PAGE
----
So far in 2 Timothy we’ve seen that Paul is probably writing this letter from a Roman gaol (not just under house arrest) and facing the likelihood that he’ll soon be executed. He’s sent for Timothy to be with him during this dark time. But since this takes the form of a letter of moral exhortation, he’s also reminding Timothy of their relationship, and of Paul’s example which Timothy is to imitate in terms of character and behaviour. The most important thing Paul wanted to pass on before his death was… himself. The model he has been for Timothy in how to live for Jesus. Today, we begin chapter 1.
2 Timothy 1:1-2 Paul, an apostle of Christ Jesus by the will of God, in keeping with the promise of life that is in Christ Jesus, To Timothy, my dear son: Grace, mercy and peace from God the Father and Christ Jesus our Lord.
Although Paul is facing death, he’s hold onto the promise of life. And he writes to Timothy, his dear son. He uses the language of family to remind Timothy of the bond they share. But also the language common to this kind of letter, where an authority figure passes on wisdom and exhortation to a subordinate.
This is a slightly different address from 1 Timothy, where he calls him his “loyal child.” Is this because, in a private letter, there’s no need to point out Timothy’s loyalty to the church (who were intended to “overhear” the first letter)? Or because there’s a hint that Timothy might be a little timid in coming to Paul’s aid, his loyalty therefore being called a bit into question? We’ll talk tomorrow about the “timid Timothy” theory.2 Timothy 1:3-5 I thank God, whom I serve, as my ancestors did, with a clear conscience, as night and day I constantly remember you in my prayers. 4 Recalling your tears, I long to see you, so that I may be filled with joy. 5 I am reminded of your sincere faith, which first lived in your grandmother Lois and in your mother Eunice and, I am persuaded, now lives in you also.
You’ll remember(!) from yesterday that memory was one of the four Ms of this kind of letter. In this thanksgiving, Paul uses three variations on a word to do with remembering. This idea of “memory” is the theme of this section. It urges Timothy to continue in loyalty and perseverance by remembering three things: Paul’s example (v3), their long association (v4), and Timothy’s own spiritual heritage (v5). These then play out in the rest of the letter.
As well as memory, the other theme in this thanksgiving is heritage – ancestry. Paul serves God as his ancestors did. Why bring that up? There are two possible reasons.
(1) It could be that Paul is trying to “own” Israel’s story. This would make sense in light of the false teachers mentioned later in the letter. The false teaching seemed to have a Jewish flavour, so Paul might be claiming that he is the one who’s acting in continuity with the story of God’s people.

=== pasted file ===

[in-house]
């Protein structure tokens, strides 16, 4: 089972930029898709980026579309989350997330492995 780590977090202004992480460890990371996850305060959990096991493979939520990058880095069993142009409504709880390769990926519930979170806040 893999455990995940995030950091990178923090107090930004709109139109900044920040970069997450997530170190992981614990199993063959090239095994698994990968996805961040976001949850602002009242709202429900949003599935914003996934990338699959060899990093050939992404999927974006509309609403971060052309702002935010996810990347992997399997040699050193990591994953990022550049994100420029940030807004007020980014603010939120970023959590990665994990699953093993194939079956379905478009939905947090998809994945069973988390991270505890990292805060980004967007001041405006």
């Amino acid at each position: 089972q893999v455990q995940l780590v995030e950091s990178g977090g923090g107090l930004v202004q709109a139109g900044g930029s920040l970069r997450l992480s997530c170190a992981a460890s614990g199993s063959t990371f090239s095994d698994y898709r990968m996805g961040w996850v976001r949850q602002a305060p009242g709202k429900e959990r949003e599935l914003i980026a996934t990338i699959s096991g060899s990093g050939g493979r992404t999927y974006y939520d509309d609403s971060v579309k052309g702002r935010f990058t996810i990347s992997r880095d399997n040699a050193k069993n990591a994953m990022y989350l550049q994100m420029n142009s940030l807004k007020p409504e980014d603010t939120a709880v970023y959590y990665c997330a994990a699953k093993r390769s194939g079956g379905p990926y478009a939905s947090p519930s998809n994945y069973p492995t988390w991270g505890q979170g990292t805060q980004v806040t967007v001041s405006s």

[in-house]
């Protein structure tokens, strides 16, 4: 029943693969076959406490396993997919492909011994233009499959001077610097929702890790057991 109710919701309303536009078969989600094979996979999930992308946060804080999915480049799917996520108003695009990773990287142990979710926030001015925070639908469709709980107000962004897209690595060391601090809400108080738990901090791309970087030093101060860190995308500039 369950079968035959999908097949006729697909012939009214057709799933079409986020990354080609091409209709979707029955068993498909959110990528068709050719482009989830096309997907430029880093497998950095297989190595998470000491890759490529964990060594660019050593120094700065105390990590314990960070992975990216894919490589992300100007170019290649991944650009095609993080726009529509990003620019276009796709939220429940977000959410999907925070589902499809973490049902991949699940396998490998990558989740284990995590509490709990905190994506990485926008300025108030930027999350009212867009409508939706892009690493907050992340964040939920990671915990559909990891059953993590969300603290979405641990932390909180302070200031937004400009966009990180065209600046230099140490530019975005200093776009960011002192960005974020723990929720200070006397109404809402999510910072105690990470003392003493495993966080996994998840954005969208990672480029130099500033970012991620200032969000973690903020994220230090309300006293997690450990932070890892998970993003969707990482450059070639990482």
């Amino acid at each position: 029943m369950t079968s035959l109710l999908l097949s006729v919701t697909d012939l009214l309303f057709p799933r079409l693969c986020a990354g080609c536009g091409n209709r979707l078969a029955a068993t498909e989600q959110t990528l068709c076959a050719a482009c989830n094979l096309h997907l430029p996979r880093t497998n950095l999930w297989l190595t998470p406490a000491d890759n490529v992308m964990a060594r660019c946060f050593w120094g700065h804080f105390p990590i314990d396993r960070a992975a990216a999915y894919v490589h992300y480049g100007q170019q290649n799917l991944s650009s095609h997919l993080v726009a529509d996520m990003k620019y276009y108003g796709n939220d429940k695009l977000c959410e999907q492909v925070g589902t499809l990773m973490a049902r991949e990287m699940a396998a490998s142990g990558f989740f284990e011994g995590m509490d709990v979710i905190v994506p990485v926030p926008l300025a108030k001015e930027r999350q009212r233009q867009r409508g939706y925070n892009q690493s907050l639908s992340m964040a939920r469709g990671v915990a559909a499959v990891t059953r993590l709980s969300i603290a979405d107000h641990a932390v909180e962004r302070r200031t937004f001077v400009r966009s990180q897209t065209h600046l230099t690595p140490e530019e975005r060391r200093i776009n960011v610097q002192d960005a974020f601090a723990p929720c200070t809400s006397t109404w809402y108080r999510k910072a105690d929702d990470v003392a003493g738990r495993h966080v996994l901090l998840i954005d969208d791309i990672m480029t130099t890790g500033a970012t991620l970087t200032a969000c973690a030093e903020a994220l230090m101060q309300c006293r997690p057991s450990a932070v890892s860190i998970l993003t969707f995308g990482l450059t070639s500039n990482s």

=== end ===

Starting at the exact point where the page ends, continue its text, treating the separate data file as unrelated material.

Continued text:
But even if the false teachers aren’t in mind here, owning Israel’s story still makes sense. Greek and Roman society respected ancient religious (even weird ones like Judaism that believed in only one God!) more than newfangled trends – and they respected people who followed the religious traditions passed down from their ancestors. (Paul does this when he’s on trial before Gentile rulers, in e.g. Acts 24:14; 26:6 – where he also links it with the concept of having a clear conscience, just like in verse 3 in this letter.)
(2) However, the mention of ancestors in this very personal letter is probably a call to reMember their faith as a Model to be iMitated. The way we use the word “ancestors” is mostly to refer to distant predecessors; but the word often simply meant close relatives, even parents. Paul’s parents were devout followers of God. And Timothy has a mother and grandmother who followed God. So his message to Timothy is: just as I followed my parents’ example in worshipping God, follow your own mum’s example… and her mum’s, too!
Interesting side note: what was the faith of Timothy’s mother and grandmother? Does Paul mean they were faithful Jews under the Old Covenant? Or were they early converts to the church? Or is Paul not making any distinction here? At any rate, these are the people who taught him the Scriptures – the Old Testament – “from infancy” (2 Tim 3:14).
One of my favourite TV shows is Bluebloods, which follows the Reagan family – three generations of New York police (plus one District Attorney). Everyone in the family is involved in law enforcement, which is essentially “the family business.” There’s a Reagan code to live by, and a heritage to live up to – to which they often appeal when working out how to act in tricky situations where doing the right thing – and being loyal – is costly.
Here, Paul is appealing to Timothy’s heritage to encourage him into action, even when it looks like it might be difficult and costly. Continue the family business!
The faith (or better, faithfulness) of his mother and grandmother also lives, Paul is persuaded, in Timothy (v5). Is he really “persuaded”? Or is this simply Paul giving Timothy a reputation to live up to? Either way, this is a call to live up to his family heritage.
To think about
Do you come from a family of believers? If so, what was the role of your parents and grandparents in your faith? What kind of model have they left you in terms of character and habits?
For all of us: what heritage will you set in place for those who follow – whether your own children, or the next generation of believers in your faith community? Are you conscious of your life being a model for imitation? (Should it be? Do you want it to be worthy of imitation?)